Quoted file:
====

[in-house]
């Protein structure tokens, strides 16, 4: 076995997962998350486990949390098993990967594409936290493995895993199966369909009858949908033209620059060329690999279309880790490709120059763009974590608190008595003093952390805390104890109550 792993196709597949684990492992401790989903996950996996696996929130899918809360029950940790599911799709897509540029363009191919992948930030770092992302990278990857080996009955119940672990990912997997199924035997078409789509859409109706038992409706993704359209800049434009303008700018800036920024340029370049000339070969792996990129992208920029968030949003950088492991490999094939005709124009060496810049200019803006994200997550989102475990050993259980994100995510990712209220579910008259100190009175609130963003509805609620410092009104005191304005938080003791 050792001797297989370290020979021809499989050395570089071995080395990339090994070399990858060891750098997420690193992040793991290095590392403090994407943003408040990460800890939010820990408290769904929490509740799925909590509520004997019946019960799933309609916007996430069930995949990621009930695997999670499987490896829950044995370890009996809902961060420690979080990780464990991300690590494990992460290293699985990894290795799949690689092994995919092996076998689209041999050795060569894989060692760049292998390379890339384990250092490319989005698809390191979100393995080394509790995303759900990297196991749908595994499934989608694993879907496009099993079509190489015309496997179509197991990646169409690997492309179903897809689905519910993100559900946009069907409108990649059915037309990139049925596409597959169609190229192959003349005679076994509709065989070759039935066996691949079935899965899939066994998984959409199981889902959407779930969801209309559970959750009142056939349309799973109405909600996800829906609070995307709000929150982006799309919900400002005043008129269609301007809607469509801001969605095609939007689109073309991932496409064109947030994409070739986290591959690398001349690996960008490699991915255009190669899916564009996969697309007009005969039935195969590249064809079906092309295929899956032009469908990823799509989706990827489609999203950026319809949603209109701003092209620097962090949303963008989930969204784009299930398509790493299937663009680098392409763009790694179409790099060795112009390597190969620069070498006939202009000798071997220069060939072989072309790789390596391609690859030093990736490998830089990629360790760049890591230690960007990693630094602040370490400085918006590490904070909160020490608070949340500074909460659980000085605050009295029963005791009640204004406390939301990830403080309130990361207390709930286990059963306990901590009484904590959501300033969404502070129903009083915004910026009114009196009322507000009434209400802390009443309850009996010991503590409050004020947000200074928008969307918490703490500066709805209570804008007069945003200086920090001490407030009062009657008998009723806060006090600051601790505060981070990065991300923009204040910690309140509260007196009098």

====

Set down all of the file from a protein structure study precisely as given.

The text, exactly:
[in-house]
């Protein structure tokens, strides 16, 4: 076995997962998350486990949390098993990967594409936290493995895993199966369909009858949908033209620059060329690999279309880790490709120059763009974590608190008595003093952390805390104890109550 792993196709597949684990492992401790989903996950996996696996929130899918809360029950940790599911799709897509540029363009191919992948930030770092992302990278990857080996009955119940672990990912997997199924035997078409789509859409109706038992409706993704359209800049434009303008700018800036920024340029370049000339070969792996990129992208920029968030949003950088492991490999094939005709124009060496810049200019803006994200997550989102475990050993259980994100995510990712209220579910008259100190009175609130963003509805609620410092009104005191304005938080003791 050792001797297989370290020979021809499989050395570089071995080395990339090994070399990858060891750098997420690193992040793991290095590392403090994407943003408040990460800890939010820990408290769904929490509740799925909590509520004997019946019960799933309609916007996430069930995949990621009930695997999670499987490896829950044995370890009996809902961060420690979080990780464990991300690590494990992460290293699985990894290795799949690689092994995919092996076998689209041999050795060569894989060692760049292998390379890339384990250092490319989005698809390191979100393995080394509790995303759900990297196991749908595994499934989608694993879907496009099993079509190489015309496997179509197991990646169409690997492309179903897809689905519910993100559900946009069907409108990649059915037309990139049925596409597959169609190229192959003349005679076994509709065989070759039935066996691949079935899965899939066994998984959409199981889902959407779930969801209309559970959750009142056939349309799973109405909600996800829906609070995307709000929150982006799309919900400002005043008129269609301007809607469509801001969605095609939007689109073309991932496409064109947030994409070739986290591959690398001349690996960008490699991915255009190669899916564009996969697309007009005969039935195969590249064809079906092309295929899956032009469908990823799509989706990827489609999203950026319809949603209109701003092209620097962090949303963008989930969204784009299930398509790493299937663009680098392409763009790694179409790099060795112009390597190969620069070498006939202009000798071997220069060939072989072309790789390596391609690859030093990736490998830089990629360790760049890591230690960007990693630094602040370490400085918006590490904070909160020490608070949340500074909460659980000085605050009295029963005791009640204004406390939301990830403080309130990361207390709930286990059963306990901590009484904590959501300033969404502070129903009083915004910026009114009196009322507000009434209400802390009443309850009996010991503590409050004020947000200074928008969307918490703490500066709805209570804008007069945003200086920090001490407030009062009657008998009723806060006090600051601790505060981070990065991300923009204040910690309140509260007196009098």